"The Continuing Reality of Racial Segregation"
Douglas S. Massey in The Next American City
"Every day that our nation was segregated was a day our nation was unfaithful to our founding ideals." So said President George W. Bush, in the wake of Senator Trent Lott's controversial remarks on Strom Thurmond's 100th birthday. Unfortunately the President's use of the past tense is unjustified. In many ways the nation is segregated and we are unfaithful to our ideals. Americans of all races may endorse the principle that people should be able to live wherever they want to, regardless of race. That is far from how we actually live.
According to census data from the year 2000, 48 percent of all African Americans in U.S. metropolitan areas experience conditions of residential isolation so extreme that they satisfy the criteria for "hypersegregation." Within hypersegregated cities, the typical black resident lives in a neighborhood that is virtually all black. These neighborhoods are packed tightly together around the urban center. An additional 21 percent of African Americans in 2000 lived in conditions of "high segregation"; only one-third of urban African Americans lived under conditions of low or moderate segregation.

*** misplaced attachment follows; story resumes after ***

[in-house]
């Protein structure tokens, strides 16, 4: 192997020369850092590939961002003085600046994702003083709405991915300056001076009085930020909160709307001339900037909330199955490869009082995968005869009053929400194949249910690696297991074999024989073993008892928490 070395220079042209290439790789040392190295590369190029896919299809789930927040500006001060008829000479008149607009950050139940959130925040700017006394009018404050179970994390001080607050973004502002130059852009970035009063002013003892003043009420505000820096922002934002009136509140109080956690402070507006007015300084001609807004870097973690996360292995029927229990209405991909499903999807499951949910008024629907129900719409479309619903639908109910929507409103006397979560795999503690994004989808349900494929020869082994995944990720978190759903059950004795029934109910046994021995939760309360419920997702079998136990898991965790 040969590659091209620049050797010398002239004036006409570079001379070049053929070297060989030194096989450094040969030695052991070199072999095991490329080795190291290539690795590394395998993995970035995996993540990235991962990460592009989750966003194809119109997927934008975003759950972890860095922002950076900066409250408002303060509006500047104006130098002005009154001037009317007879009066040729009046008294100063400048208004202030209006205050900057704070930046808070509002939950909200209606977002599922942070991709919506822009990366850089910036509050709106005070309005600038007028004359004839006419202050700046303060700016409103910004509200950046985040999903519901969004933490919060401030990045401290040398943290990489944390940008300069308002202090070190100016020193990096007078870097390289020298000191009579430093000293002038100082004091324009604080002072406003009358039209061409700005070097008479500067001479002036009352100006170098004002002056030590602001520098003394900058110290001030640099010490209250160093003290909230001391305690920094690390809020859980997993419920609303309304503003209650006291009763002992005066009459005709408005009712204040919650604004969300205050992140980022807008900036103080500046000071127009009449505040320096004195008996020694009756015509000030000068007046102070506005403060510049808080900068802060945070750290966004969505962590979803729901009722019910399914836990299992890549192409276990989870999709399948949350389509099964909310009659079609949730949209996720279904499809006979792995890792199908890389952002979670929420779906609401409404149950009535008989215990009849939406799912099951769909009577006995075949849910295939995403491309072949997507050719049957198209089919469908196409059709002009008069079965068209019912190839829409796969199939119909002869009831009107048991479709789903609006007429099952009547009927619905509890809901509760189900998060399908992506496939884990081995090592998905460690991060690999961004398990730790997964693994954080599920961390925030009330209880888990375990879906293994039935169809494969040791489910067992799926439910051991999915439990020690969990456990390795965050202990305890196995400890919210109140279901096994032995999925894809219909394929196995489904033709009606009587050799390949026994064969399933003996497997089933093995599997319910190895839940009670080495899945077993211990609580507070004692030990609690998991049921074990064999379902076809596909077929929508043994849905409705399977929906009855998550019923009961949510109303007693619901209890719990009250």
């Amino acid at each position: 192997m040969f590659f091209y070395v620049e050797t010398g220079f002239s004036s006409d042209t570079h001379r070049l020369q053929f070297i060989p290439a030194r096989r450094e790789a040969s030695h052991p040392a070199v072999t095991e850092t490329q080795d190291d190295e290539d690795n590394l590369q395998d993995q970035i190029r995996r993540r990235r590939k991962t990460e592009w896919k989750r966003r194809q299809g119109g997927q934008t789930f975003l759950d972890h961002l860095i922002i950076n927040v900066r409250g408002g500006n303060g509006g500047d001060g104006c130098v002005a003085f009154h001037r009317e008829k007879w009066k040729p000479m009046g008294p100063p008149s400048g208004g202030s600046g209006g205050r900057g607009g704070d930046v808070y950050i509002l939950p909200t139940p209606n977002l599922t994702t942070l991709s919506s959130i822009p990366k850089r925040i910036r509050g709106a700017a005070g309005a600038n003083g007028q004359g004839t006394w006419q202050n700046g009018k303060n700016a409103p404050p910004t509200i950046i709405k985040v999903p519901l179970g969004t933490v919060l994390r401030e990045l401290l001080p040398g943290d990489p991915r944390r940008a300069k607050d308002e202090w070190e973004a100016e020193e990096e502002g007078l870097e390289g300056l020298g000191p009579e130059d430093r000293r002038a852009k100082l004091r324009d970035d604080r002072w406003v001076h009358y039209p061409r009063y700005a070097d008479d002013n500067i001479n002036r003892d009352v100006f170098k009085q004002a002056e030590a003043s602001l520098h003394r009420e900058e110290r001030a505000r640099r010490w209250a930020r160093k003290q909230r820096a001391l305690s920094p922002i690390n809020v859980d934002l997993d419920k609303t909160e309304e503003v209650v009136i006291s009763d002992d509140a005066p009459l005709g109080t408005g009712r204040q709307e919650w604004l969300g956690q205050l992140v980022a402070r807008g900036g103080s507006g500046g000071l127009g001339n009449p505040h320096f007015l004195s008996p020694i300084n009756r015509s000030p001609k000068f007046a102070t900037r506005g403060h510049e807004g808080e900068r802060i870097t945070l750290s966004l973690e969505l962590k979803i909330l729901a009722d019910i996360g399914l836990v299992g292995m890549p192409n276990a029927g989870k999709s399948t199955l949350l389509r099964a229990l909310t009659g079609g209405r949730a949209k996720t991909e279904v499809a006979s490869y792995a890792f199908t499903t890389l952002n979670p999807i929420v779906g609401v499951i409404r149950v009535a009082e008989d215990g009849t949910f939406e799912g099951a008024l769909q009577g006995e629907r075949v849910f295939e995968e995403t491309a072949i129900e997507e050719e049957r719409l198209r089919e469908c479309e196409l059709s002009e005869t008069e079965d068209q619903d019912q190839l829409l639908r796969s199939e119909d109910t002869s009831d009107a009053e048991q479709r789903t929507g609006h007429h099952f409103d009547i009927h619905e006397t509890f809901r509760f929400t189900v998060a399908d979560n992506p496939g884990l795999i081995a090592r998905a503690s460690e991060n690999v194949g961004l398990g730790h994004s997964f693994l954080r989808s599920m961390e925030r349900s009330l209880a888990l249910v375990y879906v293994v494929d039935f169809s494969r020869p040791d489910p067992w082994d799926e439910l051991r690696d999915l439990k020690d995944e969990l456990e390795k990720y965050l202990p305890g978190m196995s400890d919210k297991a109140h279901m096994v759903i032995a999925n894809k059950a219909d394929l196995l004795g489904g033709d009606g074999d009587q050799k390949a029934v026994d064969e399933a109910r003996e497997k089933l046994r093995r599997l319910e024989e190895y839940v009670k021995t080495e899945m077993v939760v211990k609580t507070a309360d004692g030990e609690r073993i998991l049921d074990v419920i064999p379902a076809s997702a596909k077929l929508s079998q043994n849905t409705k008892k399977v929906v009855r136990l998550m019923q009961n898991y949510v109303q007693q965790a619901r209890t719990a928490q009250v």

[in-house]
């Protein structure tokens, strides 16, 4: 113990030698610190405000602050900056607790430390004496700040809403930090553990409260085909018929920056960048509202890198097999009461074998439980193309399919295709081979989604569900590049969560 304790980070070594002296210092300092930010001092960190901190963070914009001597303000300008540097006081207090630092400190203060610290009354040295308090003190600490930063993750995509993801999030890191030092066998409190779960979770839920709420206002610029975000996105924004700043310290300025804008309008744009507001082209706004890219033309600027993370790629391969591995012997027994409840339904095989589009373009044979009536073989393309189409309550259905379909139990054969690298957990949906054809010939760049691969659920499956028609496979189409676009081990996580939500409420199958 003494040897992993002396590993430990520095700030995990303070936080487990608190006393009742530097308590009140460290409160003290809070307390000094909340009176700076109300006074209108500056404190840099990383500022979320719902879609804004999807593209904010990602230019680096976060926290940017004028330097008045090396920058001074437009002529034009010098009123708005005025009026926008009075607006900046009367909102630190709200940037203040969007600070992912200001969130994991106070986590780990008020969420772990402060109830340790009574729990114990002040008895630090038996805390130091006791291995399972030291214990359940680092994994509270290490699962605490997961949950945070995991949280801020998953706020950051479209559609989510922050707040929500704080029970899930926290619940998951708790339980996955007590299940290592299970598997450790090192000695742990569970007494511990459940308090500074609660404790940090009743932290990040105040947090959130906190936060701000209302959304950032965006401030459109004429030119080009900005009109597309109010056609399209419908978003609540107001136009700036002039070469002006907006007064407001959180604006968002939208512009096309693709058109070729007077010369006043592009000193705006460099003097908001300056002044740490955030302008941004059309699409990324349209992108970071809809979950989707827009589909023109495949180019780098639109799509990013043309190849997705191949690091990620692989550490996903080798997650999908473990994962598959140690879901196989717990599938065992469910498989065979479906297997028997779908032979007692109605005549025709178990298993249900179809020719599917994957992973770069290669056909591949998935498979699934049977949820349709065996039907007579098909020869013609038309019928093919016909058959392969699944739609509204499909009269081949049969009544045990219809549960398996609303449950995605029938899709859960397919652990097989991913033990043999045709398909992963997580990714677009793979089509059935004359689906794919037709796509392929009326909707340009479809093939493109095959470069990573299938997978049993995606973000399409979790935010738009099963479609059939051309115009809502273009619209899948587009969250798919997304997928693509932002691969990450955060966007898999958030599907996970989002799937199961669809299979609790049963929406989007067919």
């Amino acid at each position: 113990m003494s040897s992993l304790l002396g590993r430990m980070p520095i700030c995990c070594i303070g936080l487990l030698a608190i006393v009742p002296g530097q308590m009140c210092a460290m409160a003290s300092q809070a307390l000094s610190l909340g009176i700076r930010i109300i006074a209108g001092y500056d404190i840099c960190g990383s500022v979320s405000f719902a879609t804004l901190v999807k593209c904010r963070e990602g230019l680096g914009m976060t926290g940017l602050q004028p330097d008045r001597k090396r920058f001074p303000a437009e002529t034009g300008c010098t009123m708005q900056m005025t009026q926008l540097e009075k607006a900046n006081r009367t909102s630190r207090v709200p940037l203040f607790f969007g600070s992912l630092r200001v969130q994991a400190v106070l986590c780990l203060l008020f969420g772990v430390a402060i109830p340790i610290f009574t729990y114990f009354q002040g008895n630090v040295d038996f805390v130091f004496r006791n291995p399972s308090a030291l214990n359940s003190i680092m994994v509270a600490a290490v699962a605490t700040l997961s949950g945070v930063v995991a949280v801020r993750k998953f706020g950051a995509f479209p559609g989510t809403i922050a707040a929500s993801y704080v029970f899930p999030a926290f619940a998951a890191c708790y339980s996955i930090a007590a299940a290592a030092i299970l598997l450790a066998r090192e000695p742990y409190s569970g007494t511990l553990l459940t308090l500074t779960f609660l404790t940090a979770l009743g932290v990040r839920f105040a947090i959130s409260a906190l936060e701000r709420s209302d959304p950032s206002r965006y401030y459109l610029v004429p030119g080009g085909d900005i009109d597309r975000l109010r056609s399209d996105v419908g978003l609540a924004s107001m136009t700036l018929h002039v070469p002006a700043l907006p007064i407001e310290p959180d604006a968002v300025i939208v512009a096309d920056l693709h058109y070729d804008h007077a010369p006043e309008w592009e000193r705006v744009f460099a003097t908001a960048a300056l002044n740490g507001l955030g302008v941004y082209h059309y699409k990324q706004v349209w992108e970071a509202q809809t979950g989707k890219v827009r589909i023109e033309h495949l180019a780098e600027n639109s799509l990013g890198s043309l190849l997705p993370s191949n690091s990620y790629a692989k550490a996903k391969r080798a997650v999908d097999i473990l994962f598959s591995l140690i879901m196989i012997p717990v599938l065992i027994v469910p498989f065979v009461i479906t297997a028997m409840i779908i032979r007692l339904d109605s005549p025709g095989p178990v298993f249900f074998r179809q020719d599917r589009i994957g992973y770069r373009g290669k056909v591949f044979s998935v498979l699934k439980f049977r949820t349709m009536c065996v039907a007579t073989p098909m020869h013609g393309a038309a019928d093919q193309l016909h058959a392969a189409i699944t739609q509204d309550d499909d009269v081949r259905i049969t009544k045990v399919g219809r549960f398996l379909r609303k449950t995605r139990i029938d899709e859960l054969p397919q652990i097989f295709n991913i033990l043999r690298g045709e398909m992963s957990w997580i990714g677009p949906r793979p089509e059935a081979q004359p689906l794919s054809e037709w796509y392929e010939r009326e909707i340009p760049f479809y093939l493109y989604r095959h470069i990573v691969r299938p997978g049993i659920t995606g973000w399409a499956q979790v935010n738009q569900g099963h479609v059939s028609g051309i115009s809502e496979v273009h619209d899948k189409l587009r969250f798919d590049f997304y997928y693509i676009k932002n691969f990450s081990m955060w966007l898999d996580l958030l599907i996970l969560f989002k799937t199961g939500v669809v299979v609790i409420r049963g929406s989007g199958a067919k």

Historically in the United States, very few other groups have ever experienced high segregation, and never for long periods of time. Segregation levels for Jews, Italians, and Poles, while briefly "high" during and after the great migrations of the early-20th century, fell sharply in the ensuing decades as generations wore on and socioeconomic status rose. We observe much the same pattern among Latino and Asian immigrants today. No other group in the United States besides African Americans has ever experienced hypersegregation, with the exception of Latinos of Afro-Caribbean origin. Indeed, the only other historical example--anywhere in the world--of such high levels of segregation persisting over a prolonged period of time is South Africa under apartheid, where levels of segregation were only slightly higher than those observed today in the hypersegregated cities of the United States. (more)